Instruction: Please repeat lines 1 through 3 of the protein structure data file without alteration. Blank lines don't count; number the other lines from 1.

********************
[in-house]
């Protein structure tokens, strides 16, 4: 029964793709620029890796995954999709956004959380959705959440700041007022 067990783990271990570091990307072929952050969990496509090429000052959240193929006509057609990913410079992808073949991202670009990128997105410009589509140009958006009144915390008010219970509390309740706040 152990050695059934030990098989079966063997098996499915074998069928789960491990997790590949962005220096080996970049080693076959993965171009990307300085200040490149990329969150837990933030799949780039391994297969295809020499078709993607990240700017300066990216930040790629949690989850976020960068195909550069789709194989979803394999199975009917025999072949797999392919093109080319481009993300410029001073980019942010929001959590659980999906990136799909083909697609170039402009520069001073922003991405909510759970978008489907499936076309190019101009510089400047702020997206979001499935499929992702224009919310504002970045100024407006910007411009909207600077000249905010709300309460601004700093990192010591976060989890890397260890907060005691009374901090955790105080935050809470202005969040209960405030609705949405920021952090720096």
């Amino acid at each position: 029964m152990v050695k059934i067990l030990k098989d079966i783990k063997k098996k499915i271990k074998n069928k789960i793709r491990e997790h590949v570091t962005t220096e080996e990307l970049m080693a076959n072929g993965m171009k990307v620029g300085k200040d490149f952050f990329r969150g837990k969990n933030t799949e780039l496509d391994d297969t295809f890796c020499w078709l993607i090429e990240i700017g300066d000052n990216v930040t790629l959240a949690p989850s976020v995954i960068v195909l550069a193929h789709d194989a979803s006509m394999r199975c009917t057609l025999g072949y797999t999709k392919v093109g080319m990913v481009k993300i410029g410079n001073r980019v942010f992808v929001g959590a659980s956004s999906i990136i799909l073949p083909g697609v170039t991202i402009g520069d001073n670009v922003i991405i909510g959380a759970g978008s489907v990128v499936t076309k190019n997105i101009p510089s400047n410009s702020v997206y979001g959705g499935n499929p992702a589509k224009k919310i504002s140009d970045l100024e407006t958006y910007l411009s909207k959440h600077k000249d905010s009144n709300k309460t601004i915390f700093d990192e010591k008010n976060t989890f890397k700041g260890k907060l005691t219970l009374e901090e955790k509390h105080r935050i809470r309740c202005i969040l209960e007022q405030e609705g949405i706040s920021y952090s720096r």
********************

[in-house]
């Protein structure tokens, strides 16, 4: 029964793709620029890796995954999709956004959380959705959440700041007022 067990783990271990570091990307072929952050969990496509090429000052959240193929006509057609990913410079992808073949991202670009990128997105410009589509140009958006009144915390008010219970509390309740706040 152990050695059934030990098989079966063997098996499915074998069928789960491990997790590949962005220096080996970049080693076959993965171009990307300085200040490149990329969150837990933030799949780039391994297969295809020499078709993607990240700017300066990216930040790629949690989850976020960068195909550069789709194989979803394999199975009917025999072949797999392919093109080319481009993300410029001073980019942010929001959590659980999906990136799909083909697609170039402009520069001073922003991405909510759970978008489907499936076309190019101009510089400047702020997206979001499935499929992702224009919310504002970045100024407006910007411009909207600077000249905010709300309460601004700093990192010591976060989890890397260890907060005691009374901090955790105080935050809470202005969040209960405030609705949405920021952090720096």
């Amino acid at each position: 029964m152990v050695k059934i067990l030990k098989d079966i783990k063997k098996k499915i271990k074998n069928k789960i793709r491990e997790h590949v570091t962005t220096e080996e990307l970049m080693a076959n072929g993965m171009k990307v620029g300085k200040d490149f952050f990329r969150g837990k969990n933030t799949e780039l496509d391994d297969t295809f890796c020499w078709l993607i090429e990240i700017g300066d000052n990216v930040t790629l959240a949690p989850s976020v995954i960068v195909l550069a193929h789709d194989a979803s006509m394999r199975c009917t057609l025999g072949y797999t999709k392919v093109g080319m990913v481009k993300i410029g410079n001073r980019v942010f992808v929001g959590a659980s956004s999906i990136i799909l073949p083909g697609v170039t991202i402009g520069d001073n670009v922003i991405i909510g959380a759970g978008s489907v990128v499936t076309k190019n997105i101009p510089s400047n410009s702020v997206y979001g959705g499935n499929p992702a589509k224009k919310i504002s140009d970045l100024e407006t958006y910007l411009s909207k959440h600077k000249d905010s009144n709300k309460t601004i915390f700093d990192e010591k008010n976060t989890f890397k700041g260890k907060l005691t219970l009374e901090e955790k509390h105080r935050i809470r309740c202005i969040l209960e007022q405030e609705g949405i706040s920021y952090s720096r």